Aside from the huge carbon output caused by the visitors to the West Coast, the towns of Tofino and Ucluelet are guilty of placing high demands on our planets resources for the delivery of food to the region.
With daily visits from large food trucks we are definitely far from a low -carbon footprint when it comes to our food consumption. As a year round town of only 2000 people we may stand a better chance to be food resilient if we did not have to accommodate 10,000 daily visitors in the summer months. This is a complex issue that will remain open for debate, for now.
However, with the tourism industry aside, we are still far from being self sufficient when it comes to our food production and consumption and there is much work left to be done.
Known as the ‘Wet Coast‘ we don’t have the most favourable conditions for growing food year round, but some people have accomplished this.
Successful growers use green houses, but this is not necessarily available to everyone. The Tofino Botanical Gardens does have a community garden, when one can rent space to grow food, and many long term locals are keen gardeners and food producers.
There are many initiatives in the area, some of which include:
- Tofino Community Food Initiative – a group of people in Tofino who are interested in local, high quality, fairly-priced, easily-accessible, organic, sustainable and healthy food.
- Tofino Ucluelet Culinary Guild – a community food sourcing organization that operates as a social enterprise; bringing high quality, locally grown products to the communities of Tofino and Ucluelet.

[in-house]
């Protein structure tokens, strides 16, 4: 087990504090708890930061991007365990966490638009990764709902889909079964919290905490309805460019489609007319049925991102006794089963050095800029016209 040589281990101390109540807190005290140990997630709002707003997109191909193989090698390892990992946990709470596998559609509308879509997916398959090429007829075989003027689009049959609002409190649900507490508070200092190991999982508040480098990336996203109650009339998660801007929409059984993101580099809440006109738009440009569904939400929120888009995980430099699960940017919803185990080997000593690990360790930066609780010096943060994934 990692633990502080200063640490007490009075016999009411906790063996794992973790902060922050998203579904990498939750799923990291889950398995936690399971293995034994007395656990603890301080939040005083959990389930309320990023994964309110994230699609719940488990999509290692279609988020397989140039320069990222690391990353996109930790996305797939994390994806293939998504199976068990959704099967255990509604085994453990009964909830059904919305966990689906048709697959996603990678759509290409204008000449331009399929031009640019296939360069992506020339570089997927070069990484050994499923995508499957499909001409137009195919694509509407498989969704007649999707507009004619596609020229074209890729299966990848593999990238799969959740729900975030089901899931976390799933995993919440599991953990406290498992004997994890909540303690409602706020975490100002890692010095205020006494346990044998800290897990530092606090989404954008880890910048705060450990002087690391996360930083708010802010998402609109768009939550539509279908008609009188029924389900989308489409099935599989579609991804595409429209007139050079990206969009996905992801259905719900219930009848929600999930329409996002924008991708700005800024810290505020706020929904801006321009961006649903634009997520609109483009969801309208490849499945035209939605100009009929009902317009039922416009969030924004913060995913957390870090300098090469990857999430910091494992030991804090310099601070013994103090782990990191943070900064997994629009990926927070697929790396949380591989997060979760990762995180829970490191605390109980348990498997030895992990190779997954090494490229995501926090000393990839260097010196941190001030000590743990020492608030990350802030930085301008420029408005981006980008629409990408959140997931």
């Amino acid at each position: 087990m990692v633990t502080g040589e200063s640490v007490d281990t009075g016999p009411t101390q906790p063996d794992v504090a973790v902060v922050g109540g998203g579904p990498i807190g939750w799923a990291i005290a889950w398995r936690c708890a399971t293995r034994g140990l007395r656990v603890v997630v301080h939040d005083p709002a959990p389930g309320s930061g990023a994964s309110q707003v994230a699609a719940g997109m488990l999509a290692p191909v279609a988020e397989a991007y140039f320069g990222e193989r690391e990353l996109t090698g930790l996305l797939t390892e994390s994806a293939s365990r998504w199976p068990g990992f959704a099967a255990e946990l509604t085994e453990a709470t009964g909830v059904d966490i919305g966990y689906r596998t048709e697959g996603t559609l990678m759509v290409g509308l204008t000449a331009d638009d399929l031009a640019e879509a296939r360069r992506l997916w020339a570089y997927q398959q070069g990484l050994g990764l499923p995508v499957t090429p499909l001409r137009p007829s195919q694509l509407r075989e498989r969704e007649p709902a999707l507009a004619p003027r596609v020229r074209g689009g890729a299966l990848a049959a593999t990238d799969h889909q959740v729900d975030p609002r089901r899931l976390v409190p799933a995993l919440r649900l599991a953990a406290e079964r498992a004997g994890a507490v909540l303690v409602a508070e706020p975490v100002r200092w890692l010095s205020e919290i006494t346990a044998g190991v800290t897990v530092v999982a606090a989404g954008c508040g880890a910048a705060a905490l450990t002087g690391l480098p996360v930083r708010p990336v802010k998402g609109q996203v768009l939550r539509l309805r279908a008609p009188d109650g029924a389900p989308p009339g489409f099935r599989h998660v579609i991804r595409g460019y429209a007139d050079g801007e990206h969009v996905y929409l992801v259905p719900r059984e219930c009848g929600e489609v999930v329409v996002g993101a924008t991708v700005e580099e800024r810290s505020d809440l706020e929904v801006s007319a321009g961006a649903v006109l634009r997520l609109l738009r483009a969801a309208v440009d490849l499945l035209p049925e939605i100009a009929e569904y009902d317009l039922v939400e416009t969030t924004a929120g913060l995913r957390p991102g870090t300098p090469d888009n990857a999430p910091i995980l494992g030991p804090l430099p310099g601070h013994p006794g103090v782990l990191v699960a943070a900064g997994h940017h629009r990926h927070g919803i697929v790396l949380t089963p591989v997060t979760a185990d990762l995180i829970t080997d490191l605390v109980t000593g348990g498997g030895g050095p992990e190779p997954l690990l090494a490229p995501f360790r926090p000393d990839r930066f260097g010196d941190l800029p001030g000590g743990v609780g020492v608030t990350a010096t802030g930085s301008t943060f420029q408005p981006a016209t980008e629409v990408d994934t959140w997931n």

- Earth Mama Love – the only ALL organic cafe and co-operative kitchen collective in Tofino, offering organic food and drink, workshops, catering and more.
One of the quickest ways to reduce the carbon footprint of the west coast, in relation to food, would be to introduce electric powered delivery systems.
‘Smith electric’ have experience in this area and have created an entire fleet of many different configurations of delivery vehicle and passenger bus.
We would need to push our delivery partners and suppliers to move towards this type of delivery system and demand a cleaner way to receive our food. Our distance from larger towns however, means we are somewhat restricted by the current range of these vehicles; currently able to complete a one way journey from Port Alnerni to Tofino and Ucluelet before needing an 8 hour charge.
It will be worth keeping an eye on this technology as battery systems start to improve.
Continued interest in growing vegetables at home can help ease the pressures and move us towards a more low-carbon, resilient community. Perhaps larger gardens with smaller homes might be the way of the future for our towns as we begin to transition.
Other options that could make some form of impact on our carbon footprint may include:
- More community gardens
- Solar heated green houses and an
- Increased local commercial scale production of vegetables.
Don’t forget to check the resources at the top of the page to take your growing further.